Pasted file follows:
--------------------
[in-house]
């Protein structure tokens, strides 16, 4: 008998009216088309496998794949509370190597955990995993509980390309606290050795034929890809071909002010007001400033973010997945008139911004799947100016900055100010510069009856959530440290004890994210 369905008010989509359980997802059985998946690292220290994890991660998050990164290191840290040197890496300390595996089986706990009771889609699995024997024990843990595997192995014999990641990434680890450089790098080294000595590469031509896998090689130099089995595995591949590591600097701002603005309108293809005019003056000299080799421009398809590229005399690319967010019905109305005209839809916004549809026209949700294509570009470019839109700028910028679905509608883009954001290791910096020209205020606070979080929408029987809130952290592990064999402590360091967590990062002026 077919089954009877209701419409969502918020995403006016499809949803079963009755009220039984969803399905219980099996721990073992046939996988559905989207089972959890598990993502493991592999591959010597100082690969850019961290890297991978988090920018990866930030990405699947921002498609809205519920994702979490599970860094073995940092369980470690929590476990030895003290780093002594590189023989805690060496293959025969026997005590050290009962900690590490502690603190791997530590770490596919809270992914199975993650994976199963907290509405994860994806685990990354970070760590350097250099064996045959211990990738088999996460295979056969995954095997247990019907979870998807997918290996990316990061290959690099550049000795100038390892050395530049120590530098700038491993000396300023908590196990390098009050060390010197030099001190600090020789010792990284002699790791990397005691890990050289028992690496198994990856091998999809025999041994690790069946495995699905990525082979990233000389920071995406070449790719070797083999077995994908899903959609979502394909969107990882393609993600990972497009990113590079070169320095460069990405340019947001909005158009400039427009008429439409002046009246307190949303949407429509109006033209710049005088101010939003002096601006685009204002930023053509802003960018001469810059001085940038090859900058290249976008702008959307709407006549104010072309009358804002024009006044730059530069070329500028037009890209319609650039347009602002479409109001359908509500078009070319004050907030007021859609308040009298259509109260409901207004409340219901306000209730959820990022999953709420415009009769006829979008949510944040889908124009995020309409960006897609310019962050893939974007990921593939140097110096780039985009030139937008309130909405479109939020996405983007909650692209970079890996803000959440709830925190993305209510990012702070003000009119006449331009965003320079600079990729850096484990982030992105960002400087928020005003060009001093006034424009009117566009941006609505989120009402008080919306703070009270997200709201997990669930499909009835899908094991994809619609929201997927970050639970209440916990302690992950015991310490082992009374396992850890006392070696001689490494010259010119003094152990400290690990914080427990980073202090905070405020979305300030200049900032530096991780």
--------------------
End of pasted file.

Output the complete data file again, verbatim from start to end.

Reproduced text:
[in-house]
């Protein structure tokens, strides 16, 4: 008998009216088309496998794949509370190597955990995993509980390309606290050795034929890809071909002010007001400033973010997945008139911004799947100016900055100010510069009856959530440290004890994210 369905008010989509359980997802059985998946690292220290994890991660998050990164290191840290040197890496300390595996089986706990009771889609699995024997024990843990595997192995014999990641990434680890450089790098080294000595590469031509896998090689130099089995595995591949590591600097701002603005309108293809005019003056000299080799421009398809590229005399690319967010019905109305005209839809916004549809026209949700294509570009470019839109700028910028679905509608883009954001290791910096020209205020606070979080929408029987809130952290592990064999402590360091967590990062002026 077919089954009877209701419409969502918020995403006016499809949803079963009755009220039984969803399905219980099996721990073992046939996988559905989207089972959890598990993502493991592999591959010597100082690969850019961290890297991978988090920018990866930030990405699947921002498609809205519920994702979490599970860094073995940092369980470690929590476990030895003290780093002594590189023989805690060496293959025969026997005590050290009962900690590490502690603190791997530590770490596919809270992914199975993650994976199963907290509405994860994806685990990354970070760590350097250099064996045959211990990738088999996460295979056969995954095997247990019907979870998807997918290996990316990061290959690099550049000795100038390892050395530049120590530098700038491993000396300023908590196990390098009050060390010197030099001190600090020789010792990284002699790791990397005691890990050289028992690496198994990856091998999809025999041994690790069946495995699905990525082979990233000389920071995406070449790719070797083999077995994908899903959609979502394909969107990882393609993600990972497009990113590079070169320095460069990405340019947001909005158009400039427009008429439409002046009246307190949303949407429509109006033209710049005088101010939003002096601006685009204002930023053509802003960018001469810059001085940038090859900058290249976008702008959307709407006549104010072309009358804002024009006044730059530069070329500028037009890209319609650039347009602002479409109001359908509500078009070319004050907030007021859609308040009298259509109260409901207004409340219901306000209730959820990022999953709420415009009769006829979008949510944040889908124009995020309409960006897609310019962050893939974007990921593939140097110096780039985009030139937008309130909405479109939020996405983007909650692209970079890996803000959440709830925190993305209510990012702070003000009119006449331009965003320079600079990729850096484990982030992105960002400087928020005003060009001093006034424009009117566009941006609505989120009402008080919306703070009270997200709201997990669930499909009835899908094991994809619609929201997927970050639970209440916990302690992950015991310490082992009374396992850890006392070696001689490494010259010119003094152990400290690990914080427990980073202090905070405020979305300030200049900032530096991780």